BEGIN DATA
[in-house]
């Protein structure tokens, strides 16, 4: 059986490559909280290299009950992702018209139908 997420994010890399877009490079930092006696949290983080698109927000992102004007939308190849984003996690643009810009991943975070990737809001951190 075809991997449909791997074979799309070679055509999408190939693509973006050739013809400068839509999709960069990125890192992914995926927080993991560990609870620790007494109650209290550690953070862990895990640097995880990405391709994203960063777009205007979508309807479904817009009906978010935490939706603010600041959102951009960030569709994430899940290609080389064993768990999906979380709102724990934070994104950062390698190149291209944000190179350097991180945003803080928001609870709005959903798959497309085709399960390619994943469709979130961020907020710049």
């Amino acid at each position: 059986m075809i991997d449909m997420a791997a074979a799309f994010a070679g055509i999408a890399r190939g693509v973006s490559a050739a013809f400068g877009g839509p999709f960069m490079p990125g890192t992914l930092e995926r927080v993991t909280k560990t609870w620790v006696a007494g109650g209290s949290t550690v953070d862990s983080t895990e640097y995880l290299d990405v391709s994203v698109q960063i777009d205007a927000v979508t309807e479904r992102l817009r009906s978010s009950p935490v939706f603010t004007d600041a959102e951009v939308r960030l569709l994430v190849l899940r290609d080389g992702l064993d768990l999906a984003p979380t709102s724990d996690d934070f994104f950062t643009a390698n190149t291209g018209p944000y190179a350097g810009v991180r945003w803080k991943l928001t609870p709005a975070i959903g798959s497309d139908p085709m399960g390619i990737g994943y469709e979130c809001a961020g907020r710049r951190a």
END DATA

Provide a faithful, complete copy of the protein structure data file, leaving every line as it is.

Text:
[in-house]
């Protein structure tokens, strides 16, 4: 059986490559909280290299009950992702018209139908 997420994010890399877009490079930092006696949290983080698109927000992102004007939308190849984003996690643009810009991943975070990737809001951190 075809991997449909791997074979799309070679055509999408190939693509973006050739013809400068839509999709960069990125890192992914995926927080993991560990609870620790007494109650209290550690953070862990895990640097995880990405391709994203960063777009205007979508309807479904817009009906978010935490939706603010600041959102951009960030569709994430899940290609080389064993768990999906979380709102724990934070994104950062390698190149291209944000190179350097991180945003803080928001609870709005959903798959497309085709399960390619994943469709979130961020907020710049």
């Amino acid at each position: 059986m075809i991997d449909m997420a791997a074979a799309f994010a070679g055509i999408a890399r190939g693509v973006s490559a050739a013809f400068g877009g839509p999709f960069m490079p990125g890192t992914l930092e995926r927080v993991t909280k560990t609870w620790v006696a007494g109650g209290s949290t550690v953070d862990s983080t895990e640097y995880l290299d990405v391709s994203v698109q960063i777009d205007a927000v979508t309807e479904r992102l817009r009906s978010s009950p935490v939706f603010t004007d600041a959102e951009v939308r960030l569709l994430v190849l899940r290609d080389g992702l064993d768990l999906a984003p979380t709102s724990d996690d934070f994104f950062t643009a390698n190149t291209g018209p944000y190179a350097g810009v991180r945003w803080k991943l928001t609870p709005a975070i959903g798959s497309d139908p085709m399960g390619i990737g994943y469709e979130c809001a961020g907020r710049r951190a």